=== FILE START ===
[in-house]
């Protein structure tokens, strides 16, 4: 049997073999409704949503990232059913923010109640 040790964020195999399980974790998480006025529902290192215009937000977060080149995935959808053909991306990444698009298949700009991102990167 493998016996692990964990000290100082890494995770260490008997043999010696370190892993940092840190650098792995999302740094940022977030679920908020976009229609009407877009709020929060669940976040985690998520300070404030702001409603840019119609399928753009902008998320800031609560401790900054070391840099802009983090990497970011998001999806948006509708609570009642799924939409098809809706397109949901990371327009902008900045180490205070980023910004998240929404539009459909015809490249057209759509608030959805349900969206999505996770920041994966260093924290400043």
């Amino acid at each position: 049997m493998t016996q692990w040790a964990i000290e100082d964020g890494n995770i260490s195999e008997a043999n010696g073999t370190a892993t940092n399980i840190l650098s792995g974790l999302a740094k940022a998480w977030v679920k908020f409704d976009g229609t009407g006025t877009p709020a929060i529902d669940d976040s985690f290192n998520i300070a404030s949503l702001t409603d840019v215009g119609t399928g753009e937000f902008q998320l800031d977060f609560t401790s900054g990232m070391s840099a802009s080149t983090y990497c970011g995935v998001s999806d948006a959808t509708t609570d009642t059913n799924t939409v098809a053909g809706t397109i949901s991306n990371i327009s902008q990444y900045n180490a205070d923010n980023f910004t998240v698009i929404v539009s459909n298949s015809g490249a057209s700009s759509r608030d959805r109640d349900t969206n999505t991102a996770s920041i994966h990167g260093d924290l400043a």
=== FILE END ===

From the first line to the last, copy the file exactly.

[in-house]
């Protein structure tokens, strides 16, 4: 049997073999409704949503990232059913923010109640 040790964020195999399980974790998480006025529902290192215009937000977060080149995935959808053909991306990444698009298949700009991102990167 493998016996692990964990000290100082890494995770260490008997043999010696370190892993940092840190650098792995999302740094940022977030679920908020976009229609009407877009709020929060669940976040985690998520300070404030702001409603840019119609399928753009902008998320800031609560401790900054070391840099802009983090990497970011998001999806948006509708609570009642799924939409098809809706397109949901990371327009902008900045180490205070980023910004998240929404539009459909015809490249057209759509608030959805349900969206999505996770920041994966260093924290400043």
């Amino acid at each position: 049997m493998t016996q692990w040790a964990i000290e100082d964020g890494n995770i260490s195999e008997a043999n010696g073999t370190a892993t940092n399980i840190l650098s792995g974790l999302a740094k940022a998480w977030v679920k908020f409704d976009g229609t009407g006025t877009p709020a929060i529902d669940d976040s985690f290192n998520i300070a404030s949503l702001t409603d840019v215009g119609t399928g753009e937000f902008q998320l800031d977060f609560t401790s900054g990232m070391s840099a802009s080149t983090y990497c970011g995935v998001s999806d948006a959808t509708t609570d009642t059913n799924t939409v098809a053909g809706t397109i949901s991306n990371i327009s902008q990444y900045n180490a205070d923010n980023f910004t998240v698009i929404v539009s459909n298949s015809g490249a057209s700009s759509r608030d959805r109640d349900t969206n999505t991102a996770s920041i994966h990167g260093d924290l400043a």